On the well trodden path of tourist destinations Mallorca is high up on the list of the average holidaymaker.
Mallorca (or Majorca) in the Balearic Islands sits in the perfect location; adrift in the middle of the sun kissed Mediterranean. Amongst its attractions you can take your pick from beach resorts, rocky jagged cliff faces as well as a chance to visit Roman and Moorish remains. The islands are less than an hour from the Spanish mainland coast and sit adjacent to the neighbouring islands of Menorca, Formentera and Ibiza.
While the Romans managed to conquer the Balearic Islands in 123 BC the second Roman conquest of Mallorca occured in 1999 at Villa Park.
Villa Park – 1999
The capital of the island is Palma de Mallorca and the resident football team are best known for a spectacular adventure to the 1999 UEFA Cup Winners Cup Final. A star studded side defeated Chelsea in a tense semi-final at the Lluis Sitjar Stadium, a stadium by that time that was a crumbling ancient relic.
The goals of Dani brought the islanders close to a win over Lazio at the Villa Park final only for the Czech great Nedved to crush Spanish hopes with a spectacular volley nine minutes from time.
In truth the loss to Lazio was a hammer blow for a team whose run to the final had been spell binding. It was also though the start of a rollercoaster era for the club. The Copa Del Rey was won in 2003 thanks to Walter Pandiani and Samual Eto’o. In the years ahead the club held its own in La Liga yearly and great players and coaches came and went from the island club.
Bad times however, followed for the vermillions.
Mallorca – A Pocket History
RCD Mallorca are no strangers to trauma.
Born under the name Sociedad Alfonso XIII Foot-Ball Club the club played its early football at another ground the Campo de Bon Aires which sat close to the location of the Lluis Sitjar.
Early years came with the club part of the Catalan Football Federation and royal patronage was attained via King Alfonso XIII. With the incoming of the Republican regime in the 1930’s the royal title went and the team become Club Deportivo Mallorca. The CD Mallorca title can still be seen on the club emblem at the ground today as well as on the heraldic bat of the Crown of Aragon (Corona de Aragón).
The move to the Campo Lluis Sitjar came after the Second World War ended but at that time it was called Camp d’Es Forti before being renamed Camp Lluis Sitjar in honour of the club president in 1960.
Over the years the stadium had been extended and redeveloped with a moat added internally as well as a second tier for the main stand. In the 1980’s a fan disaster occured when seating collapsed and further structural faults were identified with the stadia foundations.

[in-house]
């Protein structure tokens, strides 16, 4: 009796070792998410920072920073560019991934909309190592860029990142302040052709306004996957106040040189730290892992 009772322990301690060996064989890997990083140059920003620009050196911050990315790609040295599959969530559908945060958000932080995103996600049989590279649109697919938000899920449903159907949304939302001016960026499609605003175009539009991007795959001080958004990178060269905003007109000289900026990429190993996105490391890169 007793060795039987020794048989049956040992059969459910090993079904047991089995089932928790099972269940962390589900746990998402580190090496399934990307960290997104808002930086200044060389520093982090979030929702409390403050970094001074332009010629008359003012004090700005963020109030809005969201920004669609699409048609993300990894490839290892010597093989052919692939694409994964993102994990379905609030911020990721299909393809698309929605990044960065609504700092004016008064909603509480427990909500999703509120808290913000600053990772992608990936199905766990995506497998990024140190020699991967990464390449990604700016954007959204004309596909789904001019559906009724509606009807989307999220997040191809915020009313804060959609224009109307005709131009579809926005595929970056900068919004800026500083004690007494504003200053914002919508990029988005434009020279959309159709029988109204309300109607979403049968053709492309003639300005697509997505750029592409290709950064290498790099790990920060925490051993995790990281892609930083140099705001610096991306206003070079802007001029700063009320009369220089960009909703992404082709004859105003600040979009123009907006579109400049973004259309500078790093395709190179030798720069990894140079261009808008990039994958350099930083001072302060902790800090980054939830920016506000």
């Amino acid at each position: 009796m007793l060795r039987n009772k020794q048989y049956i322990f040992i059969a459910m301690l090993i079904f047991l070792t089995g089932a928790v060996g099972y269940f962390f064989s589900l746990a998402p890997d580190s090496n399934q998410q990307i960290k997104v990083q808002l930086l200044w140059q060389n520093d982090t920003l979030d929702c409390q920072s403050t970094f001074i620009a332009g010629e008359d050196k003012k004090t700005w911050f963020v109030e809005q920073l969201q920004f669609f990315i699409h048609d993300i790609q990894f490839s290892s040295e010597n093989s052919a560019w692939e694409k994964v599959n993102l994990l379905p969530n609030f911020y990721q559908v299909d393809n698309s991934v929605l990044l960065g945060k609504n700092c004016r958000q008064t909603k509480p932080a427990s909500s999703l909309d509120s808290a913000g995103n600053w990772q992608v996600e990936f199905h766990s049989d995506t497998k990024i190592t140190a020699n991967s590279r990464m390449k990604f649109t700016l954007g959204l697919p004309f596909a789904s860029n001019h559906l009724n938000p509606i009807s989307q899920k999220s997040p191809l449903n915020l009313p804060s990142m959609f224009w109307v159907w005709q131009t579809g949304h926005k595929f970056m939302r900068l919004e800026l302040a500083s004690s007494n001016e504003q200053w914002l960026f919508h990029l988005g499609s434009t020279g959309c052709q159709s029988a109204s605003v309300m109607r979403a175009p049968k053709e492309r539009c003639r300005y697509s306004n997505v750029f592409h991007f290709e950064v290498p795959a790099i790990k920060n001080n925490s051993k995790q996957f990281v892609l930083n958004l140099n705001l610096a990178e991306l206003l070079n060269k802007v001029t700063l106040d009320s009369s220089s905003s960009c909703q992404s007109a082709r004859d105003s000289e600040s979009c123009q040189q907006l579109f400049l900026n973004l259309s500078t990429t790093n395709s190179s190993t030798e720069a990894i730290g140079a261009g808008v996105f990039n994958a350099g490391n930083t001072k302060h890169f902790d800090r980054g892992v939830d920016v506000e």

In response the RFEF (Spanish FA) ordered Mallorca to play home games in Barcelona and then Alicante until changes were made to the stadium.
While that 1998-99 season was the greatest in the club’s history it also saw the end of first-team football at the Estadi Lluis Sitjar. The inner city stadium continued to host reserve team football until even that became impossible and the club moved its football operations to the they moved to the Son Bibiloni training ground.
In 1999 Palma de Mallorca was host to the 1999 Summer Universiade and a new stadium was built in the north of the city – Son Moix; a stadia now called the Visit Mallorca Stadium.
With the Luis Sitjar in serious decline and hemmed in by residential housing (as well as cramped side streets) the home of the club had been a witness to the club’s greatest ever night against Chelsea.
A club decision to move was made from the historic Lluis Sitjar.
By the time Mallorca were relegated in 2013 the historic stadium had now become an eyesore in a city where many simply came for sightseeing. In contrast to the modern design and multi sport feel of the Son Moix the Lluis Sitjar it was out of date and not fit for purpose.
But to many Mallorca fans the new stadium was not a true football stadium like the one the home fans loved and visiting teams hated. Despite being used as a home by the Spanish national football team the San Moix lacked the intensity of the Campo Lluis Sitjar; a ground seen as a 12th man for the home club.
Eventually the Luis Sitjar was destroyed and bulldozed after being left for years to become an overgrown relic and a base for the homeless (both human and animal kingdom – chiefly cats, dogs, rats and insects thanks to the overgrown grass).
The demolition of the Lluis Sitjar meanwhile mirrored the decline of the football team.
With the arrival of new owners from the US, RCD Mallorca fell into the third tier of Spanish football in 2017. But thanks to financial backing and the sizeable support a flightback has ensued with successive promotions seeing the club back at the top table of Spanish football.
Today in Mallorca the remains of anicent history are scattered around the island.
Pollentia (present day Alcuida), founded in the 123 BC, sits in a strategic location between island bays and was the most important city in the Balearics duing the Roman period.
And in 2022 the echos of more modern history also exists.
The walled remains of Campo Lluis Sitjar still stand despite the local municipal decision to demolish the stadium. A selection of the outer wall facades still stand with important signage retained complete with club logo.
The stands may be gone but a gaze inside still offers fans the opportunity to see where football was once played in what was once one of Spanish football’s most passionate venues.
Estadio Lluís Sitjar – RCD Mallorca
Demolition work ended in 2015